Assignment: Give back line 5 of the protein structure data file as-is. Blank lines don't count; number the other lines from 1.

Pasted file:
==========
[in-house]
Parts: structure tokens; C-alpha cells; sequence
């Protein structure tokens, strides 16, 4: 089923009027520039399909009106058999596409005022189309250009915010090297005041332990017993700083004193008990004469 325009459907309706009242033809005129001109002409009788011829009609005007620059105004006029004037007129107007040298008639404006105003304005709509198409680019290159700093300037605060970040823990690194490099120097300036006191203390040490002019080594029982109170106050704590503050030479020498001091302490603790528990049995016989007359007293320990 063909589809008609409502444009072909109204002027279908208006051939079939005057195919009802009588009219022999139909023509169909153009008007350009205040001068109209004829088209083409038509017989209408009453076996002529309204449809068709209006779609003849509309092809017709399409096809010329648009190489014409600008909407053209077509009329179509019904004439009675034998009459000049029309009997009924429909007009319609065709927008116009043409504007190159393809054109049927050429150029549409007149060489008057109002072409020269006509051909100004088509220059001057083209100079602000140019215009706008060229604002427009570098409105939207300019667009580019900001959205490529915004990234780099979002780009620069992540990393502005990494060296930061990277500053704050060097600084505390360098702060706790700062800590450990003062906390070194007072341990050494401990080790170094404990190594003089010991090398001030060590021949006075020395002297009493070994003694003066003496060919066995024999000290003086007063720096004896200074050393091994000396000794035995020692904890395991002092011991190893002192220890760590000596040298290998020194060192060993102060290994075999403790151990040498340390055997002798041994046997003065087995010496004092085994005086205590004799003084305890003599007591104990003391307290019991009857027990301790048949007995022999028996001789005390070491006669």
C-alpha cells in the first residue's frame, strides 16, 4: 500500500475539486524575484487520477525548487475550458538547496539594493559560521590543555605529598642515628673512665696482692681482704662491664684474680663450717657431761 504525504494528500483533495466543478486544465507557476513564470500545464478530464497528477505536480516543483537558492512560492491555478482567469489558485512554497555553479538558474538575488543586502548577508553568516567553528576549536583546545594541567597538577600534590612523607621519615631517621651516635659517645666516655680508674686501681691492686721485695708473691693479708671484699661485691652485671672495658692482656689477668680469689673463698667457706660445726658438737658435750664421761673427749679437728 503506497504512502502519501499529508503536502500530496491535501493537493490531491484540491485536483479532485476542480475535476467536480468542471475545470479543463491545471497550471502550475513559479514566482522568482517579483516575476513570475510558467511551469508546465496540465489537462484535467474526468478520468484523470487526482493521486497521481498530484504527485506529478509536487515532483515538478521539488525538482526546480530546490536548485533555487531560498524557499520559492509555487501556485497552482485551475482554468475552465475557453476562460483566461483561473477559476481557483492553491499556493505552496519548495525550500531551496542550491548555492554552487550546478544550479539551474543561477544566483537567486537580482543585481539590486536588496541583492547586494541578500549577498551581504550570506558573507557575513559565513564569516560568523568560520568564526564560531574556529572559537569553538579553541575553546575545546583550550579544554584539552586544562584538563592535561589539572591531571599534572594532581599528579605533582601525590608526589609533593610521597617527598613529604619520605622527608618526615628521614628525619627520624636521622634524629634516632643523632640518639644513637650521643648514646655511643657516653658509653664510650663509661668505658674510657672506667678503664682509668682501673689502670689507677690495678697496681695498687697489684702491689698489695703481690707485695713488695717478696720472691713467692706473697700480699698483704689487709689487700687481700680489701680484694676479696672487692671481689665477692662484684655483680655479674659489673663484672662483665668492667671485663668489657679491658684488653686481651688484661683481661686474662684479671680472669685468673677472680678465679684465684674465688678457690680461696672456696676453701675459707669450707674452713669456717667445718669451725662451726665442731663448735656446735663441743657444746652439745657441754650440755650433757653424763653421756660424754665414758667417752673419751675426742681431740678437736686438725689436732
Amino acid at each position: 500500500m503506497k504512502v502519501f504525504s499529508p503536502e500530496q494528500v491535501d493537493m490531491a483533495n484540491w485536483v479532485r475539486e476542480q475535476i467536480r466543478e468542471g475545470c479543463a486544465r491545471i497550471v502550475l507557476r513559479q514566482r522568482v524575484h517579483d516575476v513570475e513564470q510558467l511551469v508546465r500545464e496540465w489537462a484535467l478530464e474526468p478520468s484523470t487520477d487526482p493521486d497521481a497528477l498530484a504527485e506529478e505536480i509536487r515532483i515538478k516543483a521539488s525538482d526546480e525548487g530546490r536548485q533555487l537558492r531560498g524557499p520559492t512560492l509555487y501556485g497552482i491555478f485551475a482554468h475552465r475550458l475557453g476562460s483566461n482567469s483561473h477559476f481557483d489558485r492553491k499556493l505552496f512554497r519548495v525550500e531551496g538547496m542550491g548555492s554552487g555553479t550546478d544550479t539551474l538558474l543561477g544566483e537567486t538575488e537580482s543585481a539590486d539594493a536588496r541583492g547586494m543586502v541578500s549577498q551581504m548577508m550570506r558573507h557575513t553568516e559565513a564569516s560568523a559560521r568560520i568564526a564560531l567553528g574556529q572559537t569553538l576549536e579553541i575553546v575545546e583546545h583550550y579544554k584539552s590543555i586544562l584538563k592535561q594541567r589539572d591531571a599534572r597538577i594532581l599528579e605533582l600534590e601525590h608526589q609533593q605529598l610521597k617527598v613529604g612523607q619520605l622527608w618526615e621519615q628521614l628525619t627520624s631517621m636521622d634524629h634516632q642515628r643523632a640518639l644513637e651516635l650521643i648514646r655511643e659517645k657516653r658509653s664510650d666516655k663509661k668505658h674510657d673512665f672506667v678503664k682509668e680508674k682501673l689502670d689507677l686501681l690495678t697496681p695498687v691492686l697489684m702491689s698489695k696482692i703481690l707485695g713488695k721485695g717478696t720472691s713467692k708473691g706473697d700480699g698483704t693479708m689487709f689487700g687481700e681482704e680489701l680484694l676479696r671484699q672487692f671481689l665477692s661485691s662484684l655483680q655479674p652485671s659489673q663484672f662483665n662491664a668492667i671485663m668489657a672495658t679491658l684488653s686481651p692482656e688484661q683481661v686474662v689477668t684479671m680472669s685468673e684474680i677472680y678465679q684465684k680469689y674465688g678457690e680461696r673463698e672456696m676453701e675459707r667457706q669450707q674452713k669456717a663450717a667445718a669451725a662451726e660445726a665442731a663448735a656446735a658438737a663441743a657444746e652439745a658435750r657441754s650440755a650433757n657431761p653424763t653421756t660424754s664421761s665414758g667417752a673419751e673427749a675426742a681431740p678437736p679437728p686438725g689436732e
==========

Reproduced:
Amino acid at each position: 500500500m503506497k504512502v502519501f504525504s499529508p503536502e500530496q494528500v491535501d493537493m490531491a483533495n484540491w485536483v479532485r475539486e476542480q475535476i467536480r466543478e468542471g475545470c479543463a486544465r491545471i497550471v502550475l507557476r513559479q514566482r522568482v524575484h517579483d516575476v513570475e513564470q510558467l511551469v508546465r500545464e496540465w489537462a484535467l478530464e474526468p478520468s484523470t487520477d487526482p493521486d497521481a497528477l498530484a504527485e506529478e505536480i509536487r515532483i515538478k516543483a521539488s525538482d526546480e525548487g530546490r536548485q533555487l537558492r531560498g524557499p520559492t512560492l509555487y501556485g497552482i491555478f485551475a482554468h475552465r475550458l475557453g476562460s483566461n482567469s483561473h477559476f481557483d489558485r492553491k499556493l505552496f512554497r519548495v525550500e531551496g538547496m542550491g548555492s554552487g555553479t550546478d544550479t539551474l538558474l543561477g544566483e537567486t538575488e537580482s543585481a539590486d539594493a536588496r541583492g547586494m543586502v541578500s549577498q551581504m548577508m550570506r558573507h557575513t553568516e559565513a564569516s560568523a559560521r568560520i568564526a564560531l567553528g574556529q572559537t569553538l576549536e579553541i575553546v575545546e583546545h583550550y579544554k584539552s590543555i586544562l584538563k592535561q594541567r589539572d591531571a599534572r597538577i594532581l599528579e605533582l600534590e601525590h608526589q609533593q605529598l610521597k617527598v613529604g612523607q619520605l622527608w618526615e621519615q628521614l628525619t627520624s631517621m636521622d634524629h634516632q642515628r643523632a640518639l644513637e651516635l650521643i648514646r655511643e659517645k657516653r658509653s664510650d666516655k663509661k668505658h674510657d673512665f672506667v678503664k682509668e680508674k682501673l689502670d689507677l686501681l690495678t697496681p695498687v691492686l697489684m702491689s698489695k696482692i703481690l707485695g713488695k721485695g717478696t720472691s713467692k708473691g706473697d700480699g698483704t693479708m689487709f689487700g687481700e681482704e680489701l680484694l676479696r671484699q672487692f671481689l665477692s661485691s662484684l655483680q655479674p652485671s659489673q663484672f662483665n662491664a668492667i671485663m668489657a672495658t679491658l684488653s686481651p692482656e688484661q683481661v686474662v689477668t684479671m680472669s685468673e684474680i677472680y678465679q684465684k680469689y674465688g678457690e680461696r673463698e672456696m676453701e675459707r667457706q669450707q674452713k669456717a663450717a667445718a669451725a662451726e660445726a665442731a663448735a656446735a658438737a663441743a657444746e652439745a658435750r657441754s650440755a650433757n657431761p653424763t653421756t660424754s664421761s665414758g667417752a673419751e673427749a675426742a681431740p678437736p679437728p686438725g689436732e